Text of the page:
Saturday, September 14, 2013

Reaching the Other Side

It's not only language that limits our ability to communicate, but also images we hold in our mind.
Not long ago I was talking with a friend about a book and she said something about the main character that led me to say, "but she was black."  My friend said, "no, she was blond with blue eyes."
So, I went back to the book and sure enough in the early pages there was a description of a blond, blue eyed woman.
I tried to understand why I had pictured the character so different in appearance.  The character was a veteran, worked in law enforcement, lived at the beach....  Why did I not visualize this character close to how the author had described her?  It took me a few days to figure it out.  I once knew a black woman by that name.  To this day when I think of that book, I still picture the main character as a black woman - even though I now know that's not what the author wrote.
I've been in classes where we had to try to describe what we were seeing so that someone else - not seeing it - could draw it.  The results are interesting and it can be a very frustrating experience for both participants.  What would happen if the communicator's instructions were recorded and three very different people were the ones trying to draw the image?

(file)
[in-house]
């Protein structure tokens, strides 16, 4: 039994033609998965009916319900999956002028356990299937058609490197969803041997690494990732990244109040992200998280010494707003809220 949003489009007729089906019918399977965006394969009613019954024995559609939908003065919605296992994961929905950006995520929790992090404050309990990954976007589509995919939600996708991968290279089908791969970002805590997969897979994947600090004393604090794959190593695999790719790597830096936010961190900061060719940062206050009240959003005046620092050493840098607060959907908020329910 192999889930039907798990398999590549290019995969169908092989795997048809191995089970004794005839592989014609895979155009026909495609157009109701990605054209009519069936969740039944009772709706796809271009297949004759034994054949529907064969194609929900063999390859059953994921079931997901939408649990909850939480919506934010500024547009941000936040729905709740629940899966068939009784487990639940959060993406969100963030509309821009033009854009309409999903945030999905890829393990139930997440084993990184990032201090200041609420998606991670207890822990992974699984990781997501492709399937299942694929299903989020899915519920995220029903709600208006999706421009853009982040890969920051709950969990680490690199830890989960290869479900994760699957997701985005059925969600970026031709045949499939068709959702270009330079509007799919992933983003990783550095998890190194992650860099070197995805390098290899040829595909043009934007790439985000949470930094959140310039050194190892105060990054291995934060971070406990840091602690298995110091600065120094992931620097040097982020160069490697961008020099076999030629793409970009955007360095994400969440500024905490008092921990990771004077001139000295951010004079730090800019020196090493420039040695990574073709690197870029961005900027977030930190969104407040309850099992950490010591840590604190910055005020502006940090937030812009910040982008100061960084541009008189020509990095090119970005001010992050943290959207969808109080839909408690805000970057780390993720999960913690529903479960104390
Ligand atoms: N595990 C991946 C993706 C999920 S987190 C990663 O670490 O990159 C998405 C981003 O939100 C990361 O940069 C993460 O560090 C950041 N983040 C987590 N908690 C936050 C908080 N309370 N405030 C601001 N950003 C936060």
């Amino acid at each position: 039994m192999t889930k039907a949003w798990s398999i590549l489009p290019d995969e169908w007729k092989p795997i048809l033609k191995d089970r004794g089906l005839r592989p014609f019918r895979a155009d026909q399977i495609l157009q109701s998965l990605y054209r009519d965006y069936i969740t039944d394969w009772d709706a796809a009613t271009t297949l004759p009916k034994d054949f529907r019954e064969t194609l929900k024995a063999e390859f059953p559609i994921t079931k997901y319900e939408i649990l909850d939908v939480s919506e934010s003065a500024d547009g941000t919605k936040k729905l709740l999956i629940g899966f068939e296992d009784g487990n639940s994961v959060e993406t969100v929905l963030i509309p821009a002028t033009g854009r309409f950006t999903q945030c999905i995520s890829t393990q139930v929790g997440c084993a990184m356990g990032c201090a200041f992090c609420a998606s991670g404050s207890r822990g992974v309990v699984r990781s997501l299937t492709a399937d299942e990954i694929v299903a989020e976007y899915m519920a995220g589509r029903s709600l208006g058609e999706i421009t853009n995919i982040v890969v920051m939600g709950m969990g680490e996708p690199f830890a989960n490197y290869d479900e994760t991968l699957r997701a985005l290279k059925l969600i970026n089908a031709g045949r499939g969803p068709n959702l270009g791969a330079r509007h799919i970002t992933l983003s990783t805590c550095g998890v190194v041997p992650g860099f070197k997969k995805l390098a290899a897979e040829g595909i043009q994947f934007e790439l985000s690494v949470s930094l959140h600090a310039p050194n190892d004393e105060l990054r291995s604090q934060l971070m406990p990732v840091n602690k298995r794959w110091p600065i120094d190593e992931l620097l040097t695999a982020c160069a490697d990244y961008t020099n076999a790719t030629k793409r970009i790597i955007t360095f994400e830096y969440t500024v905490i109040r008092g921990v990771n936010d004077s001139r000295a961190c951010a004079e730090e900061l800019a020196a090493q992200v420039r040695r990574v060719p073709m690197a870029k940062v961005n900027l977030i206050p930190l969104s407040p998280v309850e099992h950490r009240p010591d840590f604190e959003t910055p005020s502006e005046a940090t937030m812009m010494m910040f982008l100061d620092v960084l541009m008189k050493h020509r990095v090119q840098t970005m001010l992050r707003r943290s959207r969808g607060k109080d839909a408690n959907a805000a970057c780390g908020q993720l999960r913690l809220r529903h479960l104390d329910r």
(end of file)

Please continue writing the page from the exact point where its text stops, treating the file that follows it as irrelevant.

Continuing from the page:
Really understanding one another can be very difficult.  We don't always understand where the break down happens.  If one party hits the communication stop button, all hope of understanding is gone.
We get an image in our our mind that we just cannot get past.  It becomes debilitating.
Recall the last big argument you had with your spouse or someone in your family.  You said or did something - they said or did something - maybe word bombs started flying and probably at some point someone hit the communication stop button.  
Stepping back can be good if we are sorting things out.  But sometimes what happens is that we build a wall.  If communication stops here, the spouse becomes an ex and the family relationship is estranged.
Breaking through that wall is difficult, the larger it's built.  Usually the wall gets a label - something that sounds impossible to overcome.  Reality is that there are few issues that cannot be overcome with a lot of love, understanding and communication.  Recall the last argument with your spouse or family member that you actually worked through.  Didn't it feel great when you reached the other side!

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